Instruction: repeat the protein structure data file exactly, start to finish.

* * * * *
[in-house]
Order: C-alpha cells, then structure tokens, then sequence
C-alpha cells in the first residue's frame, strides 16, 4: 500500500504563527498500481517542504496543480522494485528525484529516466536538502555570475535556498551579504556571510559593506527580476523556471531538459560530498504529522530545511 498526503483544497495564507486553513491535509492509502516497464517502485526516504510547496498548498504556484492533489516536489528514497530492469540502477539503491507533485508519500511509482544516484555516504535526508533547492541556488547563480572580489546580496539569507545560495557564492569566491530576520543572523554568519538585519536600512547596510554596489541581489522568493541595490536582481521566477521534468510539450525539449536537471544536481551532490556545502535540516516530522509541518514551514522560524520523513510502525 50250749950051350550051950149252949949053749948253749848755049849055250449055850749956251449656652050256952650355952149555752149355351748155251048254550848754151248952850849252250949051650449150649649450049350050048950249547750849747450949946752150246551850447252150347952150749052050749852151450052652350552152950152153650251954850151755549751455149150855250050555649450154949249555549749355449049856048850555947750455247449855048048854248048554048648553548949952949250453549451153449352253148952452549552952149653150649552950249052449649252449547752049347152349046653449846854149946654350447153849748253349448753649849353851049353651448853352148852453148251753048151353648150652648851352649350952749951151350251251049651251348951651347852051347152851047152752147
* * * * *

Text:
[in-house]
Order: C-alpha cells, then structure tokens, then sequence
C-alpha cells in the first residue's frame, strides 16, 4: 500500500504563527498500481517542504496543480522494485528525484529516466536538502555570475535556498551579504556571510559593506527580476523556471531538459560530498504529522530545511 498526503483544497495564507486553513491535509492509502516497464517502485526516504510547496498548498504556484492533489516536489528514497530492469540502477539503491507533485508519500511509482544516484555516504535526508533547492541556488547563480572580489546580496539569507545560495557564492569566491530576520543572523554568519538585519536600512547596510554596489541581489522568493541595490536582481521566477521534468510539450525539449536537471544536481551532490556545502535540516516530522509541518514551514522560524520523513510502525 50250749950051350550051950149252949949053749948253749848755049849055250449055850749956251449656652050256952650355952149555752149355351748155251048254550848754151248952850849252250949051650449150649649450049350050048950249547750849747450949946752150246551850447252150347952150749052050749852151450052652350552152950152153650251954850151755549751455149150855250050555649450154949249555549749355449049856048850555947750455247449855048048854248048554048648553548949952949250453549451153449352253148952452549552952149653150649552950249052449649252449547752049347152349046653449846854149946654350447153849748253349448753649849353851049353651448853352148852453148251753048151353648150652648851352649350952749951151350251251049651251348951651347852051347152851047152752147